As far as chemicals go...GMO crops are DESIGNED to be used with chemicals like pesticides and herbicides. The point of most of them is that they are resistant to the chemicals that are sprayed on the field, the chemicals will kill everything except the GMO crop. So if you're wanting to go chemical free, GMO isn't going to do anything for you. It does often produce a bigger product, but you pay for the size gain in a loss of flavor and nutrition and also poor health caused by consumption of that product. Laboratory testing on animals has shown that consumption of GMO feed products can contribute to reproductive failures, cancer, and all sorts of bad stuff in animals, so why do we think it doesn't do the same in humans? By growing plants on depleted soil with man-made chemical fertilizer, you also lose out on taste and nutrition, this is the problem today in America with commercially produced fruits and vegetables--it takes more and more chemicals every year to get them to grow because the soil is tired and out of nutrients. Just like people, plants need proper nutrition to grow right. So we formulate something in the laboratory, spray them, and we get HUGE produce that has no flavor and is not as nutritious as it used to be...if we ate right and produced our crops right, we wouldn't NEED to all be taking so many pills and vitamins every day...With produce, what you feed the crop is what will be put out in the fruit, so if you want delicious and healthy vegetables and fruits, you have to feed them the right stuff.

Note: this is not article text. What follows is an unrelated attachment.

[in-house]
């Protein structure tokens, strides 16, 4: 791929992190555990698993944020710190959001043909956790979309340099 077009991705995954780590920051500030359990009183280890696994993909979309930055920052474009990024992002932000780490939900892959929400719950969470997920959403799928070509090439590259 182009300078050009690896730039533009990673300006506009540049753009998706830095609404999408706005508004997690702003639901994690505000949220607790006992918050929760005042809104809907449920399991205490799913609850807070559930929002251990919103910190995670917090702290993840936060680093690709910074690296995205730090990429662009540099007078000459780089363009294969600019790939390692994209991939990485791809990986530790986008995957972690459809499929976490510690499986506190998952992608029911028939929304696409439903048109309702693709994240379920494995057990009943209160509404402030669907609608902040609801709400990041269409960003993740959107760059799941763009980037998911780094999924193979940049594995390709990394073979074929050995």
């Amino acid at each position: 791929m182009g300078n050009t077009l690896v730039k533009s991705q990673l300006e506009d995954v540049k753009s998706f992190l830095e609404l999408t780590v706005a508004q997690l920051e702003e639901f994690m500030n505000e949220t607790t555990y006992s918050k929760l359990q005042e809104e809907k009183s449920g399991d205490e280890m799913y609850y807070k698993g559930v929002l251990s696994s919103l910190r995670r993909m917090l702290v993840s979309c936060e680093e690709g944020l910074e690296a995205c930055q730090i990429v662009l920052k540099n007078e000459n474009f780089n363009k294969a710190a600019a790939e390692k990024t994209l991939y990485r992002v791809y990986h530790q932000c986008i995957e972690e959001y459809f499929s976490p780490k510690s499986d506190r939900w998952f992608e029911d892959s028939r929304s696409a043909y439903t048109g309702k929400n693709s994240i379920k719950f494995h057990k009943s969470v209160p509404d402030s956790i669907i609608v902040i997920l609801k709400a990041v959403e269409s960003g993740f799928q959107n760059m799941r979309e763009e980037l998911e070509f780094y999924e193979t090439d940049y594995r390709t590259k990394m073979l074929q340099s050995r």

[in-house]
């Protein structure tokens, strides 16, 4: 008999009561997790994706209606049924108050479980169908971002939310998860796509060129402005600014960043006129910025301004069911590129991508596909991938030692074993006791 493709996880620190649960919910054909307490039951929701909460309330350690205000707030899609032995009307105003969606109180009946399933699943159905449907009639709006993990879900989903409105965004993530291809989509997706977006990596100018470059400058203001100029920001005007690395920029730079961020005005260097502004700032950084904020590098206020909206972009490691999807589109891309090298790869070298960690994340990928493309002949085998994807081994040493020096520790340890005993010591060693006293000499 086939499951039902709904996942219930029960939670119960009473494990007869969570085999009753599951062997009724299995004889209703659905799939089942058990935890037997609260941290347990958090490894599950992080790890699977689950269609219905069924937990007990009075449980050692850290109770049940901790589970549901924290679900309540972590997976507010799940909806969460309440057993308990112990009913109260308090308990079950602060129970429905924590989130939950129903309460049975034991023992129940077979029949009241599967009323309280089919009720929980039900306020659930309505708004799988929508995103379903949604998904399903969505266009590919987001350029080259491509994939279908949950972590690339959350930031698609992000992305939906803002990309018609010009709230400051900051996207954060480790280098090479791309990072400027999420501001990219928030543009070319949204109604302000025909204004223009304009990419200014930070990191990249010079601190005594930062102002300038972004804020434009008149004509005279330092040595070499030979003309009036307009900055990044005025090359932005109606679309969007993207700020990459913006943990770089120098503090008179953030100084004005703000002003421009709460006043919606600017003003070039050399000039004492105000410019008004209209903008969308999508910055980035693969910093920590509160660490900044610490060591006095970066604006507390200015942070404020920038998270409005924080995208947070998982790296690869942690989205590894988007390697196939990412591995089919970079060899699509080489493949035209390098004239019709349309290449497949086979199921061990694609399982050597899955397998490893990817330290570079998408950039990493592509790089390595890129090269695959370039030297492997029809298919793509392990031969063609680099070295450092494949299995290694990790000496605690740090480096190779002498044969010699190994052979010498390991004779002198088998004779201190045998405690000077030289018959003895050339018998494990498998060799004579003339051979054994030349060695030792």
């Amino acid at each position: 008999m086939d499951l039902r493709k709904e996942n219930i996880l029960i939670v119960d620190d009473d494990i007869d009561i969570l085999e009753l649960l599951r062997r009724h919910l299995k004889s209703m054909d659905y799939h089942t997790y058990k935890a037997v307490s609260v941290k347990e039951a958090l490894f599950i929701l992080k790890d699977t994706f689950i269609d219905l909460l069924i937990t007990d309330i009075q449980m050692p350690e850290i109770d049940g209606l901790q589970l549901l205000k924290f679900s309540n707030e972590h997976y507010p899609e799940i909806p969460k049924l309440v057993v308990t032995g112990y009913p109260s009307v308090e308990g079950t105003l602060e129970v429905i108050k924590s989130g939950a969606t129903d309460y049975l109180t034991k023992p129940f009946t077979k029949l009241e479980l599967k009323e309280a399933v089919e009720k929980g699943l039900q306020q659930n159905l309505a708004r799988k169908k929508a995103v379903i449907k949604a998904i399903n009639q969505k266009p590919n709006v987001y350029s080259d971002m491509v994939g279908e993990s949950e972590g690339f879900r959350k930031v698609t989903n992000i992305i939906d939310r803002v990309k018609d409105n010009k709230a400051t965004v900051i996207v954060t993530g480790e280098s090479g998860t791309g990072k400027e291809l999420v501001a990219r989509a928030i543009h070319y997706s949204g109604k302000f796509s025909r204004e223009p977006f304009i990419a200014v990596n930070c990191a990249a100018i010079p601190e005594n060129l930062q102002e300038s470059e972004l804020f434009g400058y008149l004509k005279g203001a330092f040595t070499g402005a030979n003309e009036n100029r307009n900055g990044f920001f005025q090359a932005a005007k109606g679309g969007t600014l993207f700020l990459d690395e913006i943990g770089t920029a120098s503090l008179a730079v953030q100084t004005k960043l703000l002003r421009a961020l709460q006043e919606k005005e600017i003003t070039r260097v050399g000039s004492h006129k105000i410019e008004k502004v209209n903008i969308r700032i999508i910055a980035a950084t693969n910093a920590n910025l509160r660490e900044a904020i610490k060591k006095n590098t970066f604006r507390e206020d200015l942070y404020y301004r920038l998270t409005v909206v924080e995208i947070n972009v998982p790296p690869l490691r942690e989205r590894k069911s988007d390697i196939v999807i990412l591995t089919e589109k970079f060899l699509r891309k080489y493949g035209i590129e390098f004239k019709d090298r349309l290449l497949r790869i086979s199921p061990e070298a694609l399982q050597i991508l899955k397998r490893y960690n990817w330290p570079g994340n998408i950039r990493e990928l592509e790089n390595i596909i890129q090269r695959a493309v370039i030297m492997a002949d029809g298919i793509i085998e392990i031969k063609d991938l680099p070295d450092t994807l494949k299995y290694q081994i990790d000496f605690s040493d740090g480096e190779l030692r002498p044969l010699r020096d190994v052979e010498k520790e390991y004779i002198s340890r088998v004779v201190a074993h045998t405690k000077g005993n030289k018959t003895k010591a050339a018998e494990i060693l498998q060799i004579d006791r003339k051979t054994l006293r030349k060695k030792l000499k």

I would encourage you to have your soil tested to see what nutrients it is lacking in. Build it back up, and look for some "tried-and-true" commercial-type or hybrid tomatoes, I know "Early Girl" "Better Boy" and "Celebrity" all perform well for commercial growers in the United States. All are a medium sized typical red tomato. I don't find any of them to be especially flavorful when compared to the slower growing heirloom types though. The big downside to them is that you will have to buy seed every year if you use hybrids, as they do not breed true--saving seed from a hybrid tomato will not ensure that you have the same tomato in the next generation, you will end up with several types that may or may not be as good...it's like when you breed one mutt dog to another mutt dog and none of the puppies look like each other or either parent... But buying seed every year may not be a problem to you like it is to some people.